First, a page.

115 relations: Agriculture, Amaranth, Amaranthaceae, Andean civilizations, Andes, Annual plant, Antiseptic, Archaeology, B vitamins, Barbara Pickersgill, Biotic stress, Bolivia, Botany, Breeding program, Calorie, Carbohydrate, Carl Ludwig Willdenow, Cash crop, Chaff, Chametz, Chenopodium, Chenopodium album, Chia seed, Christiaan Hendrik Persoon, Colorado, Conquistador, Controlled ecological life-support system, Convenience food, Crop, Crop yield, Cultivar, Dicotyledon, Dietary fiber, Fat, Flowering plant, Folate, Food and Agriculture Organization, Food security, Fruit anatomy, Genetic engineering, Genome, Germination, Gluten, Gluten-free diet, Grain, Growing season, Heredity, Husk, Inca Empire, Iron, ..., John Torrey, Kashrut, King Abdullah University of Science and Technology, Kosher certification agency, Lake Titicaca, Landrace, Leaf, Leaf miner, Livestock, Magnesium in biology, Manganese, Millennium Development Goals, Mineral (nutrient), Mode of production, NASA, National Post, Nitrogen, Nutrition, Orator F. Cook, Orthodox Union, Ovary (botany), Oxalic acid, Palatability, Panicle, Passover, Peru, Petal, Phosphorus, Plant stem, Poaceae, Pollination, Poverty, Protein, Pseudocereal, Public good, Quechuan languages, Reference Daily Intake, San Luis Valley, Saponin, School Breakfast Program, Seed, Seedbed, Selective breeding, Self-pollination, South America, Spaceflight, Spinach, Springer Science+Business Media, Staple food, Subsistence agriculture, Subsistence economy, The New York Times, Threshing, Toxicity category rating, Traditional medicine, United Nations, United Nations General Assembly, Urban refugee, Validly published name, Veganism, Wheat, William Edwin Safford, Winnowing, Zinc, 2010s in food. Expand index (65 more) » « Shrink index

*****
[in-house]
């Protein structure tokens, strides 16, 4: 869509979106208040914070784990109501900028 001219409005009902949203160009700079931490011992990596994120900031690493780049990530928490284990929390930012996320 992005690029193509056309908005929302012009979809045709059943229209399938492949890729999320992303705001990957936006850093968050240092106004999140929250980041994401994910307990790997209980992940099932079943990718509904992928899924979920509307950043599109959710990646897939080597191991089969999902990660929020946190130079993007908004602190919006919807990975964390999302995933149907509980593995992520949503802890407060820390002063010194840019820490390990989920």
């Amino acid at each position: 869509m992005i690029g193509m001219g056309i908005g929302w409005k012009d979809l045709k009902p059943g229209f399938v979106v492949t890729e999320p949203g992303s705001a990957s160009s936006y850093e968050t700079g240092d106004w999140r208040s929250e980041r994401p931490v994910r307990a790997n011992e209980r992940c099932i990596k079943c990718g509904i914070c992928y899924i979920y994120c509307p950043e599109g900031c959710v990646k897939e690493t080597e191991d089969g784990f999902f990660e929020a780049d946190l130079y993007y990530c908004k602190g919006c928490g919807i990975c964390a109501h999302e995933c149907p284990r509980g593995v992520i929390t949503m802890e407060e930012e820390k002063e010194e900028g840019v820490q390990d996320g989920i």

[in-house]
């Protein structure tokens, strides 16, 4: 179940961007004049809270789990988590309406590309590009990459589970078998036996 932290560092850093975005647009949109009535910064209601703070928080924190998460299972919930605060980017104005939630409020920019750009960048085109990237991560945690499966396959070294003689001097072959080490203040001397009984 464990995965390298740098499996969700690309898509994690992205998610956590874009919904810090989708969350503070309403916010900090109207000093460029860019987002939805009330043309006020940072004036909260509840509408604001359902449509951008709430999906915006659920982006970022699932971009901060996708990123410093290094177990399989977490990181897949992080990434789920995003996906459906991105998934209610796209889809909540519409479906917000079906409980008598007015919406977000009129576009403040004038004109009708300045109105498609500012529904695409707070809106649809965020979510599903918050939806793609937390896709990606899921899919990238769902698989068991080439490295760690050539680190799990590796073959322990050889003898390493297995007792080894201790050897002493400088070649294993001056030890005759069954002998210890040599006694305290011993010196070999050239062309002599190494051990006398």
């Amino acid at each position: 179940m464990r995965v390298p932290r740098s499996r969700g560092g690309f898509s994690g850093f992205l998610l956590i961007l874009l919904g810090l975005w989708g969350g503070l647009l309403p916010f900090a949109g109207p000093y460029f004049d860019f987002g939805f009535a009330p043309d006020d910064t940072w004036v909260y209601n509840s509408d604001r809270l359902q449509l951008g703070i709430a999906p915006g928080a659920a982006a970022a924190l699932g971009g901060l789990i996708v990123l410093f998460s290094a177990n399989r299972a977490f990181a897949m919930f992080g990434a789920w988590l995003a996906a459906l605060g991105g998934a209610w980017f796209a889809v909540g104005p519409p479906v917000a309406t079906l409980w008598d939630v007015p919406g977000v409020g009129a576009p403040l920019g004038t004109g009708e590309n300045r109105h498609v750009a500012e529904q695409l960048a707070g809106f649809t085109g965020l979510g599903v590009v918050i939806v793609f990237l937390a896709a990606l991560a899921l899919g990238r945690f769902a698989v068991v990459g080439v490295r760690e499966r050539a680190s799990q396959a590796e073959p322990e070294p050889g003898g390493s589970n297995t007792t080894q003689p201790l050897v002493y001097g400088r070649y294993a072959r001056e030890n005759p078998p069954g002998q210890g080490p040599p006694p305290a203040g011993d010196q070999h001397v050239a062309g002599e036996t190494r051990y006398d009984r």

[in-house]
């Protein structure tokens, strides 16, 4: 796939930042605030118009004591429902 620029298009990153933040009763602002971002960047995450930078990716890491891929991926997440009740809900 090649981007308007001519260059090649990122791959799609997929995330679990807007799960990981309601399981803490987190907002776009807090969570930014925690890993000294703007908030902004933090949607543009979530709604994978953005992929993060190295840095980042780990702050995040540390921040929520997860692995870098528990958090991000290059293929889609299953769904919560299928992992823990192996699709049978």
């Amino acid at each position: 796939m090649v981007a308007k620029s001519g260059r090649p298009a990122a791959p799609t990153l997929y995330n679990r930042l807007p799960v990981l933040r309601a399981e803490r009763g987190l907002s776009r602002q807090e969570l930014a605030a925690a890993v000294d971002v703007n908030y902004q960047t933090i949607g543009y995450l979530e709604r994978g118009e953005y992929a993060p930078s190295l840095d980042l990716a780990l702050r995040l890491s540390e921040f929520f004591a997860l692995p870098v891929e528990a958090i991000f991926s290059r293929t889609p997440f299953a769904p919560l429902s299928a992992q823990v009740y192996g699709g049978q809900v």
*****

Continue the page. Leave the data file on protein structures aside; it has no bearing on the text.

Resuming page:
Agriculture is the cultivation of land and breeding of animals and plants to provide food, fiber, medicinal plants and other products to sustain and enhance life.
Amaranthus, collectively known as amaranth, is a cosmopolitan genus of annual or short-lived perennial plants.
Amaranthaceae is a family of flowering plants commonly known as the amaranth family, in reference to its type genus Amaranthus.
The Andean civilizations were a patchwork of different cultures and peoples that developed from the Andes of Colombia southward down the Andes to northern Argentina and Chile, plus the coastal deserts of Peru and northern Chile.
The Andes or Andean Mountains (Cordillera de los Andes) are the longest continental mountain range in the world.
An annual plant is a plant that completes its life cycle, from germination to the production of seeds, within one year, and then dies.
Antiseptics (from Greek ἀντί anti, "against" and σηπτικός sēptikos, "putrefactive") are antimicrobial substances that are applied to living tissue/skin to reduce the possibility of infection, sepsis, or putrefaction.
Archaeology, or archeology, is the study of humanactivity through the recovery and analysis of material culture.
B vitamins are a class of water-soluble vitamins that play important roles in cell metabolism.
Barbara Pickersgill (born 1940) is a British botanist with a special interest in the domestication of crops, the genetics, taxonomy, and evolutionary biology of cultivated plants, and the preservation of crop diversity.
Biotic stress is stress that occurs as a result of damage done to an organism by other living organisms, such as bacteria, viruses, fungi, parasites, beneficial and harmful insects, weeds, and cultivated or native plants.
Bolivia (Mborivia; Buliwya; Wuliwya), officially known as the Plurinational State of Bolivia (Estado Plurinacional de Bolivia), is a landlocked country located in western-central South America.
Botany, also called plant science(s), plant biology or phytology, is the science of plant life and a branch of biology.